As the hot Hawaiian days get even steamier this summer, many will be contemplating installing a new pool — or renovating a current one — to help them cool down.
Fortunately for Hawaii homeowners, the addition of a pool can also add value to a home, since the Islands' temperate climate makes having a pool very desirable. This is especially true if you live in a pricier area and most of your neighbors have pools. In this case, being the odd man out might make your home more difficult to sell, should you decide to place it on the market.
If you're already living in your forever home, a pool can still add value to your quality of life and bring some pleasure and entertainment to your days — and who can put a price on that?
There are multiple types of pools and spas available to accommodate every style and budget. Whether the new water feature will be used for swimming laps or entertaining guests, there's something for everyone.
Clifton Crawford, owner of C & J Contracting Inc., shares options for every budget. Whether you opt for a custom spa, rectangle pool, or a pool/spa combo with all the ﬁ xings, HawaiiUSA Federal Credit Union can help to get you ﬁnanced and on your way.
FACTORS TO CONSIDER
Investing in the right pool pump and ﬁ ltration system can save you energy and money.
Maintaining a pool will provide year-round fun for a fraction of the cost of an annual family vacation.*
“Our variety of loan options are meant to fit your needs and make your renovation experience exciting and stress free.”
Kahala Branch Manager,
$ $30,000 to $60,000 Relax on a Budget
• Concrete custom spa
• All-tile interior color
• Gas heated
• Ozone Nature2 water purifier
Pro Tip: Consider how much space you have — and be realistic. If you don't have adequate room for a pool, a spa might be a better option. However, if you do opt for a spa, keep in mind it will be a bit more work to maintain than a pool; correct hot water chemistry is essential to minimize bacteria.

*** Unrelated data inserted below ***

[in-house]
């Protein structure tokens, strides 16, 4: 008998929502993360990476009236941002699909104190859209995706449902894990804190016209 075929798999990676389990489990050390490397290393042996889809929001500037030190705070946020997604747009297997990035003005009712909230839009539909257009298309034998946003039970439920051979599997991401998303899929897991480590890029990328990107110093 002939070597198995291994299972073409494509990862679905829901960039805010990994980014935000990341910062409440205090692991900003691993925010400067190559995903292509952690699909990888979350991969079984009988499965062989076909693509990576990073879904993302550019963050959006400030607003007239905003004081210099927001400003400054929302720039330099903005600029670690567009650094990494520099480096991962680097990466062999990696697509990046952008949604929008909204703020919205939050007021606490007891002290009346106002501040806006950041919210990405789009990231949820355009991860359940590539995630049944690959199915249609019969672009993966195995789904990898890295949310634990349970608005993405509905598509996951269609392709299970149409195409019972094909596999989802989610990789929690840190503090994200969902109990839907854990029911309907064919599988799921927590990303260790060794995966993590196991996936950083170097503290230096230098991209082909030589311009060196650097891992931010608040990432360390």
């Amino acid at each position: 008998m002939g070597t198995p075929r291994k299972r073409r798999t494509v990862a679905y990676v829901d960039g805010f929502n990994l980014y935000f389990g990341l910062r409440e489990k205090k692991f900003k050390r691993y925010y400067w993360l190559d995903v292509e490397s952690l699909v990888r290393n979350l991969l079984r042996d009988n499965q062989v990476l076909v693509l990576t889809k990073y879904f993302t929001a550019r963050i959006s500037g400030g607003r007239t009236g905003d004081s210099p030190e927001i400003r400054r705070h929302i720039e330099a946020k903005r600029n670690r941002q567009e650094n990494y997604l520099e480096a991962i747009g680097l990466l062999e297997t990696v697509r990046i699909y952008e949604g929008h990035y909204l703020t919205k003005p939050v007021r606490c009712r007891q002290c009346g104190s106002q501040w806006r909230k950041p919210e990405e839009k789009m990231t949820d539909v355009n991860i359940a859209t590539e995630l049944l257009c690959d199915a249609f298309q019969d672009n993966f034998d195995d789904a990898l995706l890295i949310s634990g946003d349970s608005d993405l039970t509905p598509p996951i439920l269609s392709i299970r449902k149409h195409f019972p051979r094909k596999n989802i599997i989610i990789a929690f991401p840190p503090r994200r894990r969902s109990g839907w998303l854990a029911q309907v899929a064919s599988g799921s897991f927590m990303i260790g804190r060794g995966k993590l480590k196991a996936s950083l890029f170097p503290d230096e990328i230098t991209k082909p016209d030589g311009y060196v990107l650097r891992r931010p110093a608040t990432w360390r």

$$ $70,000 Upgrade to an Outdoor Oasis
• 15-foot x 30-foot rectangle pool
• Seashell tile deck
• Pump and filter
• One light
• "Inside to outside" concept
Pro Tip: Think about the aesthetic you are trying to create before you make a pool selection. Do you want your outdoor water space to be tropical or contemporary? Do you need space for landscaping or lounging? Whatever you decide, an expert can help make your dream space a reality.
$$$ $200,000+ Invest in All the ExtrasAlmost 2,000 square feet of quartzite natural-stone decking
• 8-foot depth to accommodate diving board
• Water feature
• Ozone Nature2 water purifier
• Large volley ledge for lounge chair
• Connected to pool automation system, which connects to cell phones
Pro Tip: Keep in mind the functionality of your pool. Does it need to be long enough to swim laps? Shallow enough for small children? If your space and budget allow, you may be able to accommodate every type of splash.
Financing Your New Pool or Spa
HawaiiUSA FCU has options to get you splashing in no time.
It’s best to get a pulse on your financial health before diving into a new outdoor oasis. Judy Konishi, manager of the HawaiiUSA Federal Credit Union Kahala Branch, shares her tips for financing a pool.
Hawaii Home + Remodeling: What recommendations do you have for homeowners who are ready to take the plunge and install a new pool or spa?
Judy Konishi: If you're going to take out a loan, review your current budget, upcoming purchases, investments and liquid assets to get an idea of the amount of money that you’d be comfortable setting aside each month to finance your new pool. Don’t forget to include room for extra expenses such as safety fences, outdoor lighting, pool covers, routine maintenance, insurance and property taxes.
HHR: Aside from taking out a new loan, are there other options to finance a new pool or spa?
JK: A popular way to pay for home-improvement purchases is a Home Equity Line of Credit (HELOC), which provides a revolving line of credit to draw from. You’ll only make monthly payments on the amount you borrow. HELOC interest rates are usually lower than those of an unsecured loan such as a credit card or personal loan, since your home equity serves as collateral. Additionally, any interest you pay on this loan may be tax deductible. Be sure to consult with your tax adviser.
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